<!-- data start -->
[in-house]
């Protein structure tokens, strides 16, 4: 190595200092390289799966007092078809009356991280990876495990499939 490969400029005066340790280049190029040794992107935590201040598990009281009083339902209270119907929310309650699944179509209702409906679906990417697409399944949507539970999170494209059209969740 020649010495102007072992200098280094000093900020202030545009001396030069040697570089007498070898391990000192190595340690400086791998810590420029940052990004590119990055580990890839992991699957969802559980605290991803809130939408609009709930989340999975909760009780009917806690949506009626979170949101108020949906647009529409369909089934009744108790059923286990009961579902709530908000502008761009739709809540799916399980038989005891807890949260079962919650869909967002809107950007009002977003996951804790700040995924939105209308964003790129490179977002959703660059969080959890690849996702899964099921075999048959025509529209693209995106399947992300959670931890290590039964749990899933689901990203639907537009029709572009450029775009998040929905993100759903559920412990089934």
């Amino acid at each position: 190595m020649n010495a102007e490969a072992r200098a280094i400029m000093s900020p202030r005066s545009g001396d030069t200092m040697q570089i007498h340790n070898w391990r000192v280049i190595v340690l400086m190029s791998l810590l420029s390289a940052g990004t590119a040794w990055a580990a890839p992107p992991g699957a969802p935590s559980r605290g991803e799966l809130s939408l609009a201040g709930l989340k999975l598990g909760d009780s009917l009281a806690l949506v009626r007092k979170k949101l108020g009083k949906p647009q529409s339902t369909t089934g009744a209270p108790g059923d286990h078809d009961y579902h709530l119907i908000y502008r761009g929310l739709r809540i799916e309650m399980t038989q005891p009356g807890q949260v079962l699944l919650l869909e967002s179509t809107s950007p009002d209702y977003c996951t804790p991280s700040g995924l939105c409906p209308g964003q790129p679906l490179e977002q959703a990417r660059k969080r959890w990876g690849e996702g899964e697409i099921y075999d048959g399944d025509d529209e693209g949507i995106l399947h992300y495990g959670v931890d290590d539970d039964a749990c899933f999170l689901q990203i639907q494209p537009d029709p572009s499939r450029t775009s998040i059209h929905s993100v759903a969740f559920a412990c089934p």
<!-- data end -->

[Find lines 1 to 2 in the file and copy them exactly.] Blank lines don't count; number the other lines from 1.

[in-house]
């Protein structure tokens, strides 16, 4: 190595200092390289799966007092078809009356991280990876495990499939 490969400029005066340790280049190029040794992107935590201040598990009281009083339902209270119907929310309650699944179509209702409906679906990417697409399944949507539970999170494209059209969740 020649010495102007072992200098280094000093900020202030545009001396030069040697570089007498070898391990000192190595340690400086791998810590420029940052990004590119990055580990890839992991699957969802559980605290991803809130939408609009709930989340999975909760009780009917806690949506009626979170949101108020949906647009529409369909089934009744108790059923286990009961579902709530908000502008761009739709809540799916399980038989005891807890949260079962919650869909967002809107950007009002977003996951804790700040995924939105209308964003790129490179977002959703660059969080959890690849996702899964099921075999048959025509529209693209995106399947992300959670931890290590039964749990899933689901990203639907537009029709572009450029775009998040929905993100759903559920412990089934």